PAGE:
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Facebook, Amazon and Google Are Bigger Threat To Banks Than Fintech Startups, Says WEF

A recent World Economic Forum (WEF) report has taken everyone in the financial services sector by surprise. According to the report, ‘Beyond Fintech: A Pragmatic Assessment of Disruptive Potential in Financial Services‘, as against the common belief that the Fintech sector is going to be the endgame for banks, it is the technology giants like Facebook, Amazon and Google that pose a bigger threat to the longevity of banks and their services.

The report claims that these technology big weights are slowly but steadily hollowing out the value proposition of the financial institutions by carrying out more and more of their core functions, even as banks and insurers are really working hard to outdo them.

The WEF report also highlights that even though the Fintech sector had launched with a lot of fanfare, it hasn’t been able to sustain the hype and transform the landscape of world finance as everyone had previously predicted. Though there’s no denying the fact that Fintech has got the much needed innovation in the financial services sector but it has fallen depressingly short of capturing large market share and on the top of that, it is unfortunately reliant on partnerships with banks to achieve scale.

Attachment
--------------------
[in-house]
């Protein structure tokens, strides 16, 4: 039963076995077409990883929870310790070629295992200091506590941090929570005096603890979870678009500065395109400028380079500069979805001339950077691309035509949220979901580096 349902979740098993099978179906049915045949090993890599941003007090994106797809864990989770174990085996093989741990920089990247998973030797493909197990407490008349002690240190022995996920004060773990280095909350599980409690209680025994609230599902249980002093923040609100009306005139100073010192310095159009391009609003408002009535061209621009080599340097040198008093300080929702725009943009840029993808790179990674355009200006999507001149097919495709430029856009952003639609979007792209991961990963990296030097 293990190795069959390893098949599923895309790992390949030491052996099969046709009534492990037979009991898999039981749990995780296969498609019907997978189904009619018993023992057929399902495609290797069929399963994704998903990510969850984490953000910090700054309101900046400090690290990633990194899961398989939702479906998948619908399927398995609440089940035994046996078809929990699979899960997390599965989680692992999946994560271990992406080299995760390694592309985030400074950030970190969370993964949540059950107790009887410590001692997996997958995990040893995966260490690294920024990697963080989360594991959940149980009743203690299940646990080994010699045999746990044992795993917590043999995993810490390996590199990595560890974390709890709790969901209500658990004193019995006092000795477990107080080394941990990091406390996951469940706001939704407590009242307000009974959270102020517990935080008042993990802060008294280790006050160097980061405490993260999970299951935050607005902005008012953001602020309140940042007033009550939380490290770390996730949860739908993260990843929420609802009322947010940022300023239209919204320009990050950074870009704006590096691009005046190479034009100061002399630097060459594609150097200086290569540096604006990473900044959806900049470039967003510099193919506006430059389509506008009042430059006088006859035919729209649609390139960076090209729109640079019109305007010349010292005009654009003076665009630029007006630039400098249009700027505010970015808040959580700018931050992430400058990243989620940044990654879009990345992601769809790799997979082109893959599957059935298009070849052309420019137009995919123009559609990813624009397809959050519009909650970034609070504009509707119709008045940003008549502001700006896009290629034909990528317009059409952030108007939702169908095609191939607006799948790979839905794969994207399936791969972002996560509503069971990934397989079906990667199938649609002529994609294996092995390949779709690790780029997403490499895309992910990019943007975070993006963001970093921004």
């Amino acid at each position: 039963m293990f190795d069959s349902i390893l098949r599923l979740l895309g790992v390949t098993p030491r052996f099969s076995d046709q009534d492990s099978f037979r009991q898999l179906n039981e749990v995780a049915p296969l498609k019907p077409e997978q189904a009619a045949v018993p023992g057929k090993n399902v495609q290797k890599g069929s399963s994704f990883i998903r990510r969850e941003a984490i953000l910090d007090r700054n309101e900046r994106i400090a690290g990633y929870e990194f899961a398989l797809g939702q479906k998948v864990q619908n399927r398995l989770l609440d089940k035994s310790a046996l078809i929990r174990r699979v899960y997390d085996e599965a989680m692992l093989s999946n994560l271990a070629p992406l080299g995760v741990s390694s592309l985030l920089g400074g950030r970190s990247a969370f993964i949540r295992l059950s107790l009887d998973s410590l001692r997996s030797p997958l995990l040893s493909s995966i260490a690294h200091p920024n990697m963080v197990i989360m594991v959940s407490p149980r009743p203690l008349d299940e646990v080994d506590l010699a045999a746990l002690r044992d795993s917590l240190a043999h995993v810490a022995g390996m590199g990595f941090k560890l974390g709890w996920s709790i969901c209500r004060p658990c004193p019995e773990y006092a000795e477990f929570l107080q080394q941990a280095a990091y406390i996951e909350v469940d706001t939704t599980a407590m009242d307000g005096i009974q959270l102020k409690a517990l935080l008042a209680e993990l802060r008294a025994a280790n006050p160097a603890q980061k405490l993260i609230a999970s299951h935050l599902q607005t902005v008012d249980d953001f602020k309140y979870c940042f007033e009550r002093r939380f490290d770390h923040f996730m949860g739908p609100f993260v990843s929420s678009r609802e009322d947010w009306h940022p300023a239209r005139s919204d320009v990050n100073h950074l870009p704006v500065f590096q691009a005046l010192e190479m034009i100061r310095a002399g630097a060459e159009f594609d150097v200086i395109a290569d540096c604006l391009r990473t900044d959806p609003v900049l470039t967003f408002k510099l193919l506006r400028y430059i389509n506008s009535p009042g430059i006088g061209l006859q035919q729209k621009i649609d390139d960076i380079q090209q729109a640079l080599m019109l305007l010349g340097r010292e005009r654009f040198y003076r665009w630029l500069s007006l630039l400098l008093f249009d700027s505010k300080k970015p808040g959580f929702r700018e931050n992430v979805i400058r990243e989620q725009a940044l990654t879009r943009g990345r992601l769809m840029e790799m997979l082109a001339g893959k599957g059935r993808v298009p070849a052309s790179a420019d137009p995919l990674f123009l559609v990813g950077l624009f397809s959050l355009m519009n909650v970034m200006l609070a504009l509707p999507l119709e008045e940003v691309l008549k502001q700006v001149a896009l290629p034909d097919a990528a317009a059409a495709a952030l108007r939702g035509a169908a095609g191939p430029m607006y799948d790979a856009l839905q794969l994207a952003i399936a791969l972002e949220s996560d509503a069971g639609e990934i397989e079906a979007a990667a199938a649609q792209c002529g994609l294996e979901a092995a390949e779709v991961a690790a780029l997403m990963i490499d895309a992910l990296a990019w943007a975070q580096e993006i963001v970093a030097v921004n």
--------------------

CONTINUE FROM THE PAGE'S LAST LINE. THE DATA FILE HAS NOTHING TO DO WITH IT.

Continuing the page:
Giving his take on the dependence of the fintech sector on banks, Jesse McWaters, lead author of the study, and project lead, Disruptive Innovation in Financial Services at the World Economic Forum said that there’s a high probability that the partnership between banks and large tech companies won’t remain a reciprocal one, in the near future. “Financial institutions increasingly rely on technology firms for their most strategically sensitive capabilities, but can so far only offer their ongoing business in return,” he added.

The WEF report also puts focus on the three main capabilities that have come to acquire an important status when it comes to competitive differentiation of financial institutions. These are: cloud computing, customer-facing artificial intelligence and Big Data customer analytics. A closer look on these three domain reveals that these are the strong points of tech big weights Amazon, Google and Facebook where they have far more experience than any existing financial institution in the world. Hence, banks are left with no option but to turn to the doors of these technology geniuses to provide them core functions.

Experts believe that the coming together of technology firms and banks is definitely good for innovation, but the banks are taking a huge risk tempting technology firms into the sector as if they decide to enter the financial services market directly, the banks will find it tragically hard to compete with them.

McWaters adds, “Tech giants would be able to pick and choose their points of entry into financial services; maximising their strengths like rich datasets and strong brands, while taking advantage of incumbent institutions’ dependence on them.”